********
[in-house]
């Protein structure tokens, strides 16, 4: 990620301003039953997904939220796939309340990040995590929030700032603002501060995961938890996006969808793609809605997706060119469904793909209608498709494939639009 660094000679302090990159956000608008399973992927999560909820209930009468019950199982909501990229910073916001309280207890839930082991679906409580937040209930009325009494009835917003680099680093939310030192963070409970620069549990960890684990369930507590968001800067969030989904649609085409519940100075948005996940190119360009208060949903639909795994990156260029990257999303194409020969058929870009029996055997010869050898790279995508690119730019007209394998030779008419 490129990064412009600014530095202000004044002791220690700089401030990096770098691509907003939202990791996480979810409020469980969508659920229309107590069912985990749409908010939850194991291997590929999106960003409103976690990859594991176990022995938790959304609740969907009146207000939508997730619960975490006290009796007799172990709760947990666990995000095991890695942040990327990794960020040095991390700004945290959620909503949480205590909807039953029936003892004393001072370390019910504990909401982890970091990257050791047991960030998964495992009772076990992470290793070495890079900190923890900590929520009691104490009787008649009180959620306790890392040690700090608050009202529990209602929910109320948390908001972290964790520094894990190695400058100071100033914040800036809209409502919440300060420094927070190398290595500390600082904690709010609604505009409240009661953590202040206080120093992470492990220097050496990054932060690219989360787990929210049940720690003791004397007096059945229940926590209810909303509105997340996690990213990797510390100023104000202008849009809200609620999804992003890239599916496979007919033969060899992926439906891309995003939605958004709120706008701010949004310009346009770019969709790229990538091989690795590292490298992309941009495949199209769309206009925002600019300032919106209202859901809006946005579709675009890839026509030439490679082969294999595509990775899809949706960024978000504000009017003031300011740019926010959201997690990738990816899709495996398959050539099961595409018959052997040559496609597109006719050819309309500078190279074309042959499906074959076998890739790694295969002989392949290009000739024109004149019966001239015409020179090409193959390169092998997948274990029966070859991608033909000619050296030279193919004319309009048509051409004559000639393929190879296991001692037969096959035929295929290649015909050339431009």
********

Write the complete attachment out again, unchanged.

[in-house]
């Protein structure tokens, strides 16, 4: 990620301003039953997904939220796939309340990040995590929030700032603002501060995961938890996006969808793609809605997706060119469904793909209608498709494939639009 660094000679302090990159956000608008399973992927999560909820209930009468019950199982909501990229910073916001309280207890839930082991679906409580937040209930009325009494009835917003680099680093939310030192963070409970620069549990960890684990369930507590968001800067969030989904649609085409519940100075948005996940190119360009208060949903639909795994990156260029990257999303194409020969058929870009029996055997010869050898790279995508690119730019007209394998030779008419 490129990064412009600014530095202000004044002791220690700089401030990096770098691509907003939202990791996480979810409020469980969508659920229309107590069912985990749409908010939850194991291997590929999106960003409103976690990859594991176990022995938790959304609740969907009146207000939508997730619960975490006290009796007799172990709760947990666990995000095991890695942040990327990794960020040095991390700004945290959620909503949480205590909807039953029936003892004393001072370390019910504990909401982890970091990257050791047991960030998964495992009772076990992470290793070495890079900190923890900590929520009691104490009787008649009180959620306790890392040690700090608050009202529990209602929910109320948390908001972290964790520094894990190695400058100071100033914040800036809209409502919440300060420094927070190398290595500390600082904690709010609604505009409240009661953590202040206080120093992470492990220097050496990054932060690219989360787990929210049940720690003791004397007096059945229940926590209810909303509105997340996690990213990797510390100023104000202008849009809200609620999804992003890239599916496979007919033969060899992926439906891309995003939605958004709120706008701010949004310009346009770019969709790229990538091989690795590292490298992309941009495949199209769309206009925002600019300032919106209202859901809006946005579709675009890839026509030439490679082969294999595509990775899809949706960024978000504000009017003031300011740019926010959201997690990738990816899709495996398959050539099961595409018959052997040559496609597109006719050819309309500078190279074309042959499906074959076998890739790694295969002989392949290009000739024109004149019966001239015409020179090409193959390169092998997948274990029966070859991608033909000619050296030279193919004319309009048509051409004559000639393929190879296991001692037969096959035929295929290649015909050339431009």